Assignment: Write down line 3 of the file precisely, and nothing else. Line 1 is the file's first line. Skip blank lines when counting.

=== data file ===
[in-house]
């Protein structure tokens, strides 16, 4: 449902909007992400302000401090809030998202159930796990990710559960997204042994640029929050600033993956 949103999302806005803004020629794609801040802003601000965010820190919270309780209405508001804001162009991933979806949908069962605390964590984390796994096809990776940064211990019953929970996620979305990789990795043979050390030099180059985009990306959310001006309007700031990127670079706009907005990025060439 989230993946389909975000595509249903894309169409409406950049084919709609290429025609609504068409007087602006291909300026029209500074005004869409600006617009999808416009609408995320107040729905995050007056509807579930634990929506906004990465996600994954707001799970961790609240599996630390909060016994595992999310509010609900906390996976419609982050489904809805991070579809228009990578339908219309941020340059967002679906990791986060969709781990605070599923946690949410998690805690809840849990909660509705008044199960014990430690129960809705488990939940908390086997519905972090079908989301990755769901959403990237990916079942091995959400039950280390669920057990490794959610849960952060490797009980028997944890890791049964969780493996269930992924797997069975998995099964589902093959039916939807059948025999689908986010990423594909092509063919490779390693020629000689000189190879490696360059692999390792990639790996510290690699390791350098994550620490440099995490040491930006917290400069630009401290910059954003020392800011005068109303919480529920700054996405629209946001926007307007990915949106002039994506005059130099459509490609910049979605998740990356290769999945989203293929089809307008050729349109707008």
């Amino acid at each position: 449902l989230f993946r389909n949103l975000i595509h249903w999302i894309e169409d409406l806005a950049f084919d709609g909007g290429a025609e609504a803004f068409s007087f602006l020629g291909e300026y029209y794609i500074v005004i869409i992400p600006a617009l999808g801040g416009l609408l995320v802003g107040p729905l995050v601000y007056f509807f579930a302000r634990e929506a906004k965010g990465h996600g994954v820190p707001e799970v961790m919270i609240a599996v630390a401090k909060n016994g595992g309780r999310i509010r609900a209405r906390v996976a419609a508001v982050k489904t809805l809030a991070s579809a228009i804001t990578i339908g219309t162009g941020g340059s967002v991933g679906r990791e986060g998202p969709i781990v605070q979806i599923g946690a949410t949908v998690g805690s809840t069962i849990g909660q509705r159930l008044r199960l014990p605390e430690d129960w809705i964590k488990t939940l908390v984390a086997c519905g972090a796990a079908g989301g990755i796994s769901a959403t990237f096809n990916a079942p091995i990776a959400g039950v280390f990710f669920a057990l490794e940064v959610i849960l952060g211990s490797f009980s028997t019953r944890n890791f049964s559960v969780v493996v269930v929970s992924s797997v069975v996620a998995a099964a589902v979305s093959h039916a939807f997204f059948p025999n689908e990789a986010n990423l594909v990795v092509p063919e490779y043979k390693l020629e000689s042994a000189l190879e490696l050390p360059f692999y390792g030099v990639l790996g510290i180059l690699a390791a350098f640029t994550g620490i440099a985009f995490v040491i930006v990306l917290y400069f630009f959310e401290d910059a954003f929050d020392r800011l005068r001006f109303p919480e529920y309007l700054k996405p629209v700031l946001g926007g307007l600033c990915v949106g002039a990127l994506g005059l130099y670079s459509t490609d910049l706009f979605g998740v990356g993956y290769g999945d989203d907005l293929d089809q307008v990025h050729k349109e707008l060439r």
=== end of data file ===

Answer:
């Amino acid at each position: 449902l989230f993946r389909n949103l975000i595509h249903w999302i894309e169409d409406l806005a950049f084919d709609g909007g290429a025609e609504a803004f068409s007087f602006l020629g291909e300026y029209y794609i500074v005004i869409i992400p600006a617009l999808g801040g416009l609408l995320v802003g107040p729905l995050v601000y007056f509807f579930a302000r634990e929506a906004k965010g990465h996600g994954v820190p707001e799970v961790m919270i609240a599996v630390a401090k909060n016994g595992g309780r999310i509010r609900a209405r906390v996976a419609a508001v982050k489904t809805l809030a991070s579809a228009i804001t990578i339908g219309t162009g941020g340059s967002v991933g679906r990791e986060g998202p969709i781990v605070q979806i599923g946690a949410t949908v998690g805690s809840t069962i849990g909660q509705r159930l008044r199960l014990p605390e430690d129960w809705i964590k488990t939940l908390v984390a086997c519905g972090a796990a079908g989301g990755i796994s769901a959403t990237f096809n990916a079942p091995i990776a959400g039950v280390f990710f669920a057990l490794e940064v959610i849960l952060g211990s490797f009980s028997t019953r944890n890791f049964s559960v969780v493996v269930v929970s992924s797997v069975v996620a998995a099964a589902v979305s093959h039916a939807f997204f059948p025999n689908e990789a986010n990423l594909v990795v092509p063919e490779y043979k390693l020629e000689s042994a000189l190879e490696l050390p360059f692999y390792g030099v990639l790996g510290i180059l690699a390791a350098f640029t994550g620490i440099a985009f995490v040491i930006v990306l917290y400069f630009f959310e401290d910059a954003f929050d020392r800011l005068r001006f109303p919480e529920y309007l700054k996405p629209v700031l946001g926007g307007l600033c990915v949106g002039a990127l994506g005059l130099y670079s459509t490609d910049l706009f979605g998740v990356g993956y290769g999945d989203d907005l293929d089809q307008v990025h050729k349109e707008l060439r």